Kelly also said he thought carbon nanotubes would find their way into semiconductor devices sooner rather than later. “When I was here last year, I said that carbon nanotubes were 10 to 20 years off,” he said. “The progress the world has made in only a year has really surprised me.”

He cited research at IBM and elsewhere that has advanced from producing single nanotube transistors to building working circuits in less than a year.

Nanotubes could also be essential for solving the problem of current leakage that traditional transistors encounter at the nanoscale, Kelly said. “Last year nanotubes were interesting, far-off research. Now I think we’re going to see increased activity around nanotube devices because of their performance and density characteristics, but also because they get around the current leakage issues.”

Even the copper wires that interconnect different parts of a chip are running into new challenges as they get smaller. “Surface roughness, grain structure and impurities can affect how well they conduct,” he said. Insulating copper wires from silicon is also becoming a much larger challenge as chip dimensions shrink.

“As we move from 130 to 90 to 65 nanometer (architectures), we’ll have to throw more and more nanomaterial capabilities at these issue if we want to solve these very difficult problems,” Kelly said.

It’s all in the packaging

Meanwhile, at COMS 2002 in Michigan, packaging was on many minds. Packaging can be an afterthought to entrepreneurs and investors — a funny stance, experts say, considering it can be one of the most costly and time-consuming parts of small tech production.

Speakers on a panel Wednesday devoted to the topic of packaging included Robert Mehalso, an industry consultant and founder of Microtec Associates. He said management and venture capitalists often don’t appreciate the challenges of packaging and seldom budget for its development — even though it can represent up to 80 percent of production costs.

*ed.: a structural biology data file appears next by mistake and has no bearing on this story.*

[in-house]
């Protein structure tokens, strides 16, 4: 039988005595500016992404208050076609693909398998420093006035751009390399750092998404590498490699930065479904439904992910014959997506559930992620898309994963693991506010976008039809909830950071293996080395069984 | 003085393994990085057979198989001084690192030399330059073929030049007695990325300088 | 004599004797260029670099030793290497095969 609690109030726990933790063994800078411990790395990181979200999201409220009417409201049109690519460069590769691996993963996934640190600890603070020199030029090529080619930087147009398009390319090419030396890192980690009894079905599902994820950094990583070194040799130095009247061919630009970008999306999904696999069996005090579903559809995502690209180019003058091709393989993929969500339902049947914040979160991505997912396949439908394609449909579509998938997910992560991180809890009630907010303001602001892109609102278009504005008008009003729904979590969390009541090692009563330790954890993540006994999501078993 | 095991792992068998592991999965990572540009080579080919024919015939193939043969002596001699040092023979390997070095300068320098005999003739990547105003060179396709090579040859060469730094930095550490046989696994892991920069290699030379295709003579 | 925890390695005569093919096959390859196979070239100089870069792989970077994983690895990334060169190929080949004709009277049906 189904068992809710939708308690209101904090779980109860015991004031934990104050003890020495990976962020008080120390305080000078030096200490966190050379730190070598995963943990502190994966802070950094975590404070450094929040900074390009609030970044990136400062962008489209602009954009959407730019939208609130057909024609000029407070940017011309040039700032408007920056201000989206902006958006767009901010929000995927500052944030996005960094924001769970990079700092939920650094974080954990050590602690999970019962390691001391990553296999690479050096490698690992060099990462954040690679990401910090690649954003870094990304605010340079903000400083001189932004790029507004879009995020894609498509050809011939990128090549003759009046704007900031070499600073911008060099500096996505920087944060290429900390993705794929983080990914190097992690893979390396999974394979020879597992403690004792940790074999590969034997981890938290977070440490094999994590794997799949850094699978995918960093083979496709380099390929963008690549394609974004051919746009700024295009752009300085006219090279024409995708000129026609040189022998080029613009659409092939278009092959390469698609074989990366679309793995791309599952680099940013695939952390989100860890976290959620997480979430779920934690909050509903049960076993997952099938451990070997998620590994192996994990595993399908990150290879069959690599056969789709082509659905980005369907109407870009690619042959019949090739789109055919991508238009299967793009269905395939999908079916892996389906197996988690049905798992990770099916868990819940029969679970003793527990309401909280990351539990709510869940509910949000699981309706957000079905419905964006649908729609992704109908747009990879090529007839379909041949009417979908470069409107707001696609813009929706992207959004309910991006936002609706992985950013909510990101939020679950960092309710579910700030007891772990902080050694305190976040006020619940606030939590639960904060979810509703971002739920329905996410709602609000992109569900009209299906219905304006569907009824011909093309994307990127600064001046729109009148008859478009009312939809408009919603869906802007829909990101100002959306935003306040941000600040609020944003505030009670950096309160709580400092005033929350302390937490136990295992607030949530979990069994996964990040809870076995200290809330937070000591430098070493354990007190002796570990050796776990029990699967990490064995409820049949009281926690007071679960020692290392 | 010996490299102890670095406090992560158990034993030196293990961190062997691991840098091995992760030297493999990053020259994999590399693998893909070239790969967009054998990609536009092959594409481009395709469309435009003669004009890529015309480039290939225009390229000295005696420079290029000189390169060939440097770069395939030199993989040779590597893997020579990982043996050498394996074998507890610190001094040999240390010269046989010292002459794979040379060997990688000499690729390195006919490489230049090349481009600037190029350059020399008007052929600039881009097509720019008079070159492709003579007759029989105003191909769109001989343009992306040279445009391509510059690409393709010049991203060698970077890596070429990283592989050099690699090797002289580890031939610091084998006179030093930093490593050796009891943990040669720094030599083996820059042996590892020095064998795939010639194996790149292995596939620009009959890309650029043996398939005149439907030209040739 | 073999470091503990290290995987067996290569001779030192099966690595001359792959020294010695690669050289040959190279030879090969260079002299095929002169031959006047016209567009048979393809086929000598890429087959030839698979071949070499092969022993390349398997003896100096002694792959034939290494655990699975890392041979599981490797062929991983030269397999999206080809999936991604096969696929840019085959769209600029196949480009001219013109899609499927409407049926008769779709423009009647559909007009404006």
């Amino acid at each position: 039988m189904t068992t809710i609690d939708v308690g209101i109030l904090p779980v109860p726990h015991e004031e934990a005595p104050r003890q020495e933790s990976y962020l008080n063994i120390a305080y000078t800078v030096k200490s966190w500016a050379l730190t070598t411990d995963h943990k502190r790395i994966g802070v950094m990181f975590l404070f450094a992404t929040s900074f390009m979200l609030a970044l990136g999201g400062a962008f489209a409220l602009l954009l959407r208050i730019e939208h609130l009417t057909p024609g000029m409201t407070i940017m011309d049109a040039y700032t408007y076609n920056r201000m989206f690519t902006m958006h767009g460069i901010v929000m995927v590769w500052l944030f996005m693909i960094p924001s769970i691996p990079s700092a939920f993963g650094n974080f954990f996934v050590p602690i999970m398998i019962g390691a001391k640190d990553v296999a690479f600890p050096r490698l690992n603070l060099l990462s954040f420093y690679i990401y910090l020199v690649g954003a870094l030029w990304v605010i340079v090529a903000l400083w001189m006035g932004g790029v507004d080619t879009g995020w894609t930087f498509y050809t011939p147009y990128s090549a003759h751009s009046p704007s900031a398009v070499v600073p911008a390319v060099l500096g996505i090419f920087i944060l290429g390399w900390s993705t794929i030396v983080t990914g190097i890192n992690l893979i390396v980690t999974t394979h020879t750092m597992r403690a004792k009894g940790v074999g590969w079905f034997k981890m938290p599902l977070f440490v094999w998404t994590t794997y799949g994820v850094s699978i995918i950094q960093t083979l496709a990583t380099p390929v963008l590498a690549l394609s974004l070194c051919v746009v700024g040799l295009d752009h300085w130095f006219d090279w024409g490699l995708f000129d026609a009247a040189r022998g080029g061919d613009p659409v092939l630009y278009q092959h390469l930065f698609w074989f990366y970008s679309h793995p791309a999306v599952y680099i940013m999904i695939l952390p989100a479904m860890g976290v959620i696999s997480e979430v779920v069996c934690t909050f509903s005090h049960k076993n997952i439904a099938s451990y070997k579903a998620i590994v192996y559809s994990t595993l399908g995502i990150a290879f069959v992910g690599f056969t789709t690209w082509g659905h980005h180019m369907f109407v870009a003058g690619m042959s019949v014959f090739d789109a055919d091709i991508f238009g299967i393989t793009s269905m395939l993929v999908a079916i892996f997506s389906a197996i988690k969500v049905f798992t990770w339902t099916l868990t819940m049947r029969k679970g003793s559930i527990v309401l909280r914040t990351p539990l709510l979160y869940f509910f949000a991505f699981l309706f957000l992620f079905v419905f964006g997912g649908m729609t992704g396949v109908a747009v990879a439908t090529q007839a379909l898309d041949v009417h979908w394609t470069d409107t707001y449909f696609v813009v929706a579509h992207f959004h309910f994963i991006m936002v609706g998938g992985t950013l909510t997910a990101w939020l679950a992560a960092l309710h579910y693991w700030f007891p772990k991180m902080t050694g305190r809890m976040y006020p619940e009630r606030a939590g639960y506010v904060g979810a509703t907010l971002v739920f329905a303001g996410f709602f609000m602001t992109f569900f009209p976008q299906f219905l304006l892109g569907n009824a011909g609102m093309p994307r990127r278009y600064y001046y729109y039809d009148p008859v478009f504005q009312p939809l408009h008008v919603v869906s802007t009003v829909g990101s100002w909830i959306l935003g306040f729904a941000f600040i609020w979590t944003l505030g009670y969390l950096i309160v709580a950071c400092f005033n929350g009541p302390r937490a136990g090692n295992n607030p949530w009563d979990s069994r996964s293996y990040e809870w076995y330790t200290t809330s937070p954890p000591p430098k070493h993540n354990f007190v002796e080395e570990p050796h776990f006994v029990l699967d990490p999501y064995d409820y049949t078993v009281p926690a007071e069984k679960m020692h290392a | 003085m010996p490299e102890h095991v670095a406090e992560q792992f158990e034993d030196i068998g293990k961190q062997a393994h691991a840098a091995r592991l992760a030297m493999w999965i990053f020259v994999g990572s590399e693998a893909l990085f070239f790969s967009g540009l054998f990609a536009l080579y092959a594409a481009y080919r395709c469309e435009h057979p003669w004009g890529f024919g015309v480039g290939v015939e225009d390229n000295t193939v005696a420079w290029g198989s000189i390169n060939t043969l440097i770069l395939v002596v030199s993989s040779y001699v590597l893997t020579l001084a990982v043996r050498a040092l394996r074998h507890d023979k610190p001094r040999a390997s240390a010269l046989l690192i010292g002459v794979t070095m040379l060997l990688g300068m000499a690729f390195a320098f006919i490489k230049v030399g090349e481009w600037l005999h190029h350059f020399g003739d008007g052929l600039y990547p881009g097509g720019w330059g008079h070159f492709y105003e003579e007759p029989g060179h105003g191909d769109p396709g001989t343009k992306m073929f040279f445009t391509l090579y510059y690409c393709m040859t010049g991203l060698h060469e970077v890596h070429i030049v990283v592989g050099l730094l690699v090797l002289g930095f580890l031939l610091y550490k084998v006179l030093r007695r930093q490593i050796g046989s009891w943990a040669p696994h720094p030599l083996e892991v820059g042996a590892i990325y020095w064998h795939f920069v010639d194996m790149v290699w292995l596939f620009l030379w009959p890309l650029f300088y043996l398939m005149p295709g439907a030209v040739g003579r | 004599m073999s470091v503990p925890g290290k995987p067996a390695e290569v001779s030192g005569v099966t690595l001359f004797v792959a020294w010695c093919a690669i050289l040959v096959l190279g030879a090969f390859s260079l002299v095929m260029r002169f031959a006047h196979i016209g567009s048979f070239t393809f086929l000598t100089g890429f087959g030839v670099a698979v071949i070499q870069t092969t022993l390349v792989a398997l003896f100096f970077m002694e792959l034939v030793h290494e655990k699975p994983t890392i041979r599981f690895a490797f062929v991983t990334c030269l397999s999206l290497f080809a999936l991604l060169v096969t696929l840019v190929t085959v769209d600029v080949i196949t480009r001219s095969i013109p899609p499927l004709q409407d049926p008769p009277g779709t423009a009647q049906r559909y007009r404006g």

Henning Wicht of Wicht Technologie Consulting in Germany said another challenge comes in the sheer number of approaches. “There are as many packaging solutions as applications” for microsystems, he said, because of the sheer diversity of shapes, sizes, strengths and functions of the devices.

He said the best solutions are those that combine packaging and housing into one system. Techniques like wafer-level packaging can reduce costs by 50 percent while boosting integration of parts.

Wicht encouraged developers to consider all options — and not get too attached to one approach.

“Many (packaging) technologies are complementary, not competing,” he said. “A combination of technologies allows you to meet the target price.”

Mehalso recommended lobbying governments to invest in commercial packaging incubators and innovation centers for micro and nanotechnologies. He said such centers, including one proposed in the United Kingdom, eliminate the need for customers to pay for capital equipment and reduce the time to market.

(Small Times Staff Writer Jeff Karoub in Ypsilanti, Mich., also contributed to this report.)